YOU may have noticed there's a bit of a panic at the moment about diesel cars. You must live in a cave if you haven't.
Not that Volvo is in the eye of the storm (which hovers over Germany), but it does sell rather a lot of diesels, so has an interest in the fuel's continued widespread use.
Much of the heat generated in the diesel debate concerns the gas that comes out of the exhaust pipe but we'll concentrate today on the other aspect of life with a diesel car - the rate at which the fuel gauge descends.
All car makers have to use the same official test to measure their cars' fuel use - even if the end result is always an official fiction. It doesn't represent the real world and the sooner it does, the better.
That's still a year or two away, after the lawmakers and car builders have agreed a new test. Lots of lawyers are currently earning lots of money in the process.
But even if the present test is deeply flawed, there is no debating the fact that a diesel car will use less fuel than one with petrol in its tank. For many users, especially those with a space in the company car park, that's enough to swing the deal.
The V40 driven here uses a version of Volvo's latest diesel engine range and produced a strong 54mpg on the trip computer after more than 500 miles of varied use.
That's an impressive figure for a car that will take four adults (five at a modest pinch) a very long way in comfort. A long way from the mandated official figure, but they always are.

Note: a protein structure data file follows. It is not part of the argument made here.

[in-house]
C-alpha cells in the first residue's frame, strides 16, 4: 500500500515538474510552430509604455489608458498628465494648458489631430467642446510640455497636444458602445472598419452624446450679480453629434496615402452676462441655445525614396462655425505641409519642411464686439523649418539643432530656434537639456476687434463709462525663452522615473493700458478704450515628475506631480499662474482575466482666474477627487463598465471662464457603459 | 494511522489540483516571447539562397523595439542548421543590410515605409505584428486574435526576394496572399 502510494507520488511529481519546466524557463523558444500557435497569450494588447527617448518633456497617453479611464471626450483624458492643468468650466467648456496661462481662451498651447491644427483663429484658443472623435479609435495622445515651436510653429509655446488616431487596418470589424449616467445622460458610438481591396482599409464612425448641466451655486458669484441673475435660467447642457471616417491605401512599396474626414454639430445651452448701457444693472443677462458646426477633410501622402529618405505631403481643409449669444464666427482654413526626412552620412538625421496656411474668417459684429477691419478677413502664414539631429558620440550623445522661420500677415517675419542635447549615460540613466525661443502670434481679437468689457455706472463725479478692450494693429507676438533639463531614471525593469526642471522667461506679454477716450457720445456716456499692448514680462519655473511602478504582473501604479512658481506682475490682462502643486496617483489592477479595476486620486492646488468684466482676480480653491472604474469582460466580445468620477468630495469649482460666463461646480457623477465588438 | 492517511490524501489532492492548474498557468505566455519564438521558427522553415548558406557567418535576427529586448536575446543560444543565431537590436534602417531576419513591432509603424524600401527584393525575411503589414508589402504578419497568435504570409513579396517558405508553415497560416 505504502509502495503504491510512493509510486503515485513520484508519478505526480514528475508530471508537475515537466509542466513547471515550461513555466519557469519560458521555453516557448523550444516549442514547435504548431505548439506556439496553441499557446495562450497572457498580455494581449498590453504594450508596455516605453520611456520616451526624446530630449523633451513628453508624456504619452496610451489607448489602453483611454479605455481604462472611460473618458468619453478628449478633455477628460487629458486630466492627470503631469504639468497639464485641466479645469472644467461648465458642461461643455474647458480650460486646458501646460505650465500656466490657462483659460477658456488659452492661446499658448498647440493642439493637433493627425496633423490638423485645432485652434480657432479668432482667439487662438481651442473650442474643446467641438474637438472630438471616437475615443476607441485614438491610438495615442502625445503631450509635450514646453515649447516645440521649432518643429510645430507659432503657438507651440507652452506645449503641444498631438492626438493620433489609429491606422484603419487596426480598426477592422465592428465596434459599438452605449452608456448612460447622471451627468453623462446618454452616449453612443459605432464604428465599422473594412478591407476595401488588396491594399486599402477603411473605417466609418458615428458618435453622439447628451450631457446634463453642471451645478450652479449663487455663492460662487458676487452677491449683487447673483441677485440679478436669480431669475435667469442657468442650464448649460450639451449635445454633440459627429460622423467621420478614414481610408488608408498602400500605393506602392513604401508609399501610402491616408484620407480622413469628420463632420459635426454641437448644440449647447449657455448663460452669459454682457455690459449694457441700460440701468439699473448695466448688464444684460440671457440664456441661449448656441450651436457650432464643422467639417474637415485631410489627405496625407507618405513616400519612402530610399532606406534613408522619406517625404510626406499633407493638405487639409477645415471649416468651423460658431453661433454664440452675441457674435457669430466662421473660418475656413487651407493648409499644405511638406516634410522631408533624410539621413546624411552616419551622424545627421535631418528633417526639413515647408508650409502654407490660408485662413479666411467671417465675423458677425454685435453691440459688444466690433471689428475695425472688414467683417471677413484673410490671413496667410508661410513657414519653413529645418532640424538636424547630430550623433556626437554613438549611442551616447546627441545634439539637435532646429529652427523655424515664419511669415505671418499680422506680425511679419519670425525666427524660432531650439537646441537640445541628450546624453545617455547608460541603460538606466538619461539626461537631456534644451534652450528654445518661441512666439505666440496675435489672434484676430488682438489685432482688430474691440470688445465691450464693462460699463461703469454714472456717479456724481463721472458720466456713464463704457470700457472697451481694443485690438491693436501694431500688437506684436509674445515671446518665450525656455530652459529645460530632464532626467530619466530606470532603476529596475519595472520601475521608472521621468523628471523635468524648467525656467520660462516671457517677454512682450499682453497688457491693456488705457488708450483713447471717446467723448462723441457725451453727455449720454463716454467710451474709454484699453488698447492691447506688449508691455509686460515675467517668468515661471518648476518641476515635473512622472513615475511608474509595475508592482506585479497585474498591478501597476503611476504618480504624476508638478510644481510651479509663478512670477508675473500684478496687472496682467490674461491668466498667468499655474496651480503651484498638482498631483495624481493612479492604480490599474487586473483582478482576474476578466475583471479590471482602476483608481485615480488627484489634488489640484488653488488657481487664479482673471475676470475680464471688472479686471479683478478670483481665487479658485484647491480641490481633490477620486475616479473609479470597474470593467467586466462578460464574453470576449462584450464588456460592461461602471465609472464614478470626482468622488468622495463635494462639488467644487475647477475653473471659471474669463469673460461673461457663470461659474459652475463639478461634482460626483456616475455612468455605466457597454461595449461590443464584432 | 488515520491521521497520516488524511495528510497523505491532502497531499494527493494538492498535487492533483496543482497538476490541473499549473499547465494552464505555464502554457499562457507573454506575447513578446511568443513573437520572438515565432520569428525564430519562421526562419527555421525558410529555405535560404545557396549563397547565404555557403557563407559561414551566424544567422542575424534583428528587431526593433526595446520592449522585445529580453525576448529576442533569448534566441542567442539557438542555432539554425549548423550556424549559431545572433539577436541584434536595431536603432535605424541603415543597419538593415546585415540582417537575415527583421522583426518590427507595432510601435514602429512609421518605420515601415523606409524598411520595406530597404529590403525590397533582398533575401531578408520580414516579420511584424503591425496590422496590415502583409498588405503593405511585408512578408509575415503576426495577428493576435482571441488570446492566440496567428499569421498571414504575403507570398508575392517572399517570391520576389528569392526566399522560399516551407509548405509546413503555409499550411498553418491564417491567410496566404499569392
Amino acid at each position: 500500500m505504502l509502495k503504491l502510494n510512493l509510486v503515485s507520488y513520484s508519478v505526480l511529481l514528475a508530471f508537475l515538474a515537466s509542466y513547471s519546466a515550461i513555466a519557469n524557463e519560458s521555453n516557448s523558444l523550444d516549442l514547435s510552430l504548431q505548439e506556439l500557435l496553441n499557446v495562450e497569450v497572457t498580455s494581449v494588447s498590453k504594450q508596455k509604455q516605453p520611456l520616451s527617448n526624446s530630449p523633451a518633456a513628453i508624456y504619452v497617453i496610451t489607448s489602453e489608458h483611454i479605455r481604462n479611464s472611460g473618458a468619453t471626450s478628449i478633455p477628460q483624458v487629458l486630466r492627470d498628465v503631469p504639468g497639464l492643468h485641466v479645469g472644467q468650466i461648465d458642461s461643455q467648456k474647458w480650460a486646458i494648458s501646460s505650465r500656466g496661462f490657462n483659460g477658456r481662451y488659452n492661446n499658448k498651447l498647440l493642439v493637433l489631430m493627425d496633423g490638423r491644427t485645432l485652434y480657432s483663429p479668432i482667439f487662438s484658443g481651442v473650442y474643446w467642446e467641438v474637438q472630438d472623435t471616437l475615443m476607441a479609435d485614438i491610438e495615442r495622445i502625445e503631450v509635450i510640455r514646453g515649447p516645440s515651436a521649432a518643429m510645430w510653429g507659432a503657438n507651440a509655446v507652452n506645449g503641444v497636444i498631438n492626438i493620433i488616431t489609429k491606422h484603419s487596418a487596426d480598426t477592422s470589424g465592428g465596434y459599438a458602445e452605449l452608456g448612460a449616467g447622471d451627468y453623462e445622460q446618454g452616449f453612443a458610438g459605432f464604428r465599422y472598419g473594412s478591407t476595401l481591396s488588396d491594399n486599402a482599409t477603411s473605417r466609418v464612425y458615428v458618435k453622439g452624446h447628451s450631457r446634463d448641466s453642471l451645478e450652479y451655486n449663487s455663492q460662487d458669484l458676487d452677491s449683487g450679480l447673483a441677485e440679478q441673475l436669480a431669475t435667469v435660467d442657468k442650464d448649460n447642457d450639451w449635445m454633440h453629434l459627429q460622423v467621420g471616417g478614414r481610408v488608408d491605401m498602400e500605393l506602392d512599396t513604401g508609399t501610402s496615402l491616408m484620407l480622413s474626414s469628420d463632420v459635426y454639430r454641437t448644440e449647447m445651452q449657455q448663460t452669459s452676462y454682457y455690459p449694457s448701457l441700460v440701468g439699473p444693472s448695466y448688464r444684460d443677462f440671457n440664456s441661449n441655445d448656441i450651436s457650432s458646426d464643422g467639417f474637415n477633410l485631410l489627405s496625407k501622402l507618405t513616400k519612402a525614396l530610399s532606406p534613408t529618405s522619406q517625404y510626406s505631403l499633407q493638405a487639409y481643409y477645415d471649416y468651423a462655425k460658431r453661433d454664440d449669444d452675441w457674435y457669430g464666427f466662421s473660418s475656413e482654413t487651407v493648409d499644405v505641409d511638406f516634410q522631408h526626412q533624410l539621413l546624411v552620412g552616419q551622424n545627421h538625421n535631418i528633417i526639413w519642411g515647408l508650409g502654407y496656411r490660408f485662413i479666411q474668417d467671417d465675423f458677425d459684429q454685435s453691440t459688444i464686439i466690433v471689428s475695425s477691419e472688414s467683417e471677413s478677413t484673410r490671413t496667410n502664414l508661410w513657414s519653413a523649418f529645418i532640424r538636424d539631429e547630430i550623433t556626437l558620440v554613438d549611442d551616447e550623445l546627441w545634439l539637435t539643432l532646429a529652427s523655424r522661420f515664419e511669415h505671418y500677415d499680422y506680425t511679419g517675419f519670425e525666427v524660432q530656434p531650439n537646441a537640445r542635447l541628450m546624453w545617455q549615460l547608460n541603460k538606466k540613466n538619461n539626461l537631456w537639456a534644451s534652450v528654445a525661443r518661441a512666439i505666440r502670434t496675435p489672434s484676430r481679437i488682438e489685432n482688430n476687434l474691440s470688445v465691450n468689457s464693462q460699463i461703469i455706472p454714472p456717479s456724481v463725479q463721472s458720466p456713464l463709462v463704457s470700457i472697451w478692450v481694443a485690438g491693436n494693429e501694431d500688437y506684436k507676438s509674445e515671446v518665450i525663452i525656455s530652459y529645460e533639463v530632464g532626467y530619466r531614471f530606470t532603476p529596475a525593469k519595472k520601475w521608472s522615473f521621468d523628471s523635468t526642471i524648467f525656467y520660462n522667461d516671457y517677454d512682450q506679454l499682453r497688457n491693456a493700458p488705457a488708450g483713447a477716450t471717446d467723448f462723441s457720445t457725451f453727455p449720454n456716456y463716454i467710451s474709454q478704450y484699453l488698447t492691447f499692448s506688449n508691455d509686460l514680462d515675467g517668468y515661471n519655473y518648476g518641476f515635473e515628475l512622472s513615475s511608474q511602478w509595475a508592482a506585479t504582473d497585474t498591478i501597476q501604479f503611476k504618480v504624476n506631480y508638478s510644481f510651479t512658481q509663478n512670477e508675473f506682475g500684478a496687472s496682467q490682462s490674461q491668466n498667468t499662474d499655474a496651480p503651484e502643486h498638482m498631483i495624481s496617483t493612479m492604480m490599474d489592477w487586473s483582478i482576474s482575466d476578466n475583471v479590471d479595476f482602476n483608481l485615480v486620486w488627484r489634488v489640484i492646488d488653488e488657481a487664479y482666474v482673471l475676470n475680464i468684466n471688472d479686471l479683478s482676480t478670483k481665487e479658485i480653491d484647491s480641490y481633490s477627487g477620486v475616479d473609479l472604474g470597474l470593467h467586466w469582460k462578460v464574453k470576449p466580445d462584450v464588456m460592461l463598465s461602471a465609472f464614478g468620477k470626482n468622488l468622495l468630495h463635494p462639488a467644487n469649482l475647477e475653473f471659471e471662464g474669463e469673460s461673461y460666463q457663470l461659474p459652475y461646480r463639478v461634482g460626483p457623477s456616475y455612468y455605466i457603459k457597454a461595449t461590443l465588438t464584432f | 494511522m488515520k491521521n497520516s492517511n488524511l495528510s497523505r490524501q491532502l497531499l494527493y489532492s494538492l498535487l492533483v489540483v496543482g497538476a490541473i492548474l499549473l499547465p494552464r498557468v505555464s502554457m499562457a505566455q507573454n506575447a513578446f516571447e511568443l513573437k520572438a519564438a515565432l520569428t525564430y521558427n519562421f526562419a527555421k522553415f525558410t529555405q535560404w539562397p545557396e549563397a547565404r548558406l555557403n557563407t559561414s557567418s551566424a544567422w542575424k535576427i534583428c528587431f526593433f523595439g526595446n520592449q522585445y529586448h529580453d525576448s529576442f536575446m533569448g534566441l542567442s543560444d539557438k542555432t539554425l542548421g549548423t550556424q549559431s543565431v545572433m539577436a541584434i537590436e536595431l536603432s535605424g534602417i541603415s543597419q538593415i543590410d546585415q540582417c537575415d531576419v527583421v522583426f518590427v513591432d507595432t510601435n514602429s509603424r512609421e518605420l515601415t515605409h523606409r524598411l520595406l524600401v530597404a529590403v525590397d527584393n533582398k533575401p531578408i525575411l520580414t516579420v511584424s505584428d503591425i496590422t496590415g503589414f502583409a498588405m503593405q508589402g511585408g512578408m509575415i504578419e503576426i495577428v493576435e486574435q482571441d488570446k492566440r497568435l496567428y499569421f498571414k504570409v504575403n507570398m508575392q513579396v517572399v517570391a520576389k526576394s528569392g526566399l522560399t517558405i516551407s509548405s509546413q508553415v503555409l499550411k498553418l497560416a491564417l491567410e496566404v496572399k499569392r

One way to edge closer to the brochure numbers is to take it a bit easier on the motorway, where diesels in particular shine if you keep the throttle pedal still and let the Audis and Bee-Emms hurtle past.
It's strangely gratifying to watch the distance-to-empty figure click upwards as the miles mount - with one 100 mile journey resulting in a nett gain of 50 miles worth of juice left in the tank.
Defying physics (almost) results in a door to door time stretched by a minute or two and the smug glow of a driver who has saved the planet (by a smidgen) and been easier on the pocket at the same time.
The V40 is a fine place to economise on fuel, with a cabin set out along typically sensible Volvo lines, where everything is easy to read and use and where enough buttons have been retained to show how much safer they are than stabbing fingers at symbols on a touchscreen - and cursing when you hit the wrong one.
The car was fitted with heated front seats (cosy in seconds) and a heated windscreen (useful when the frosty morning arrive) and the same £375 lux winter pack includes, of all things, an illuminated gear knob. Who says the Swedes lack a sense of humour.
More sensible options include a proper spare wheel (and jack) for £150, instead of a can of pressurised gloop, and a grocery bag holder (and flexible, multi-position load floor) for £100. Both sensible choices.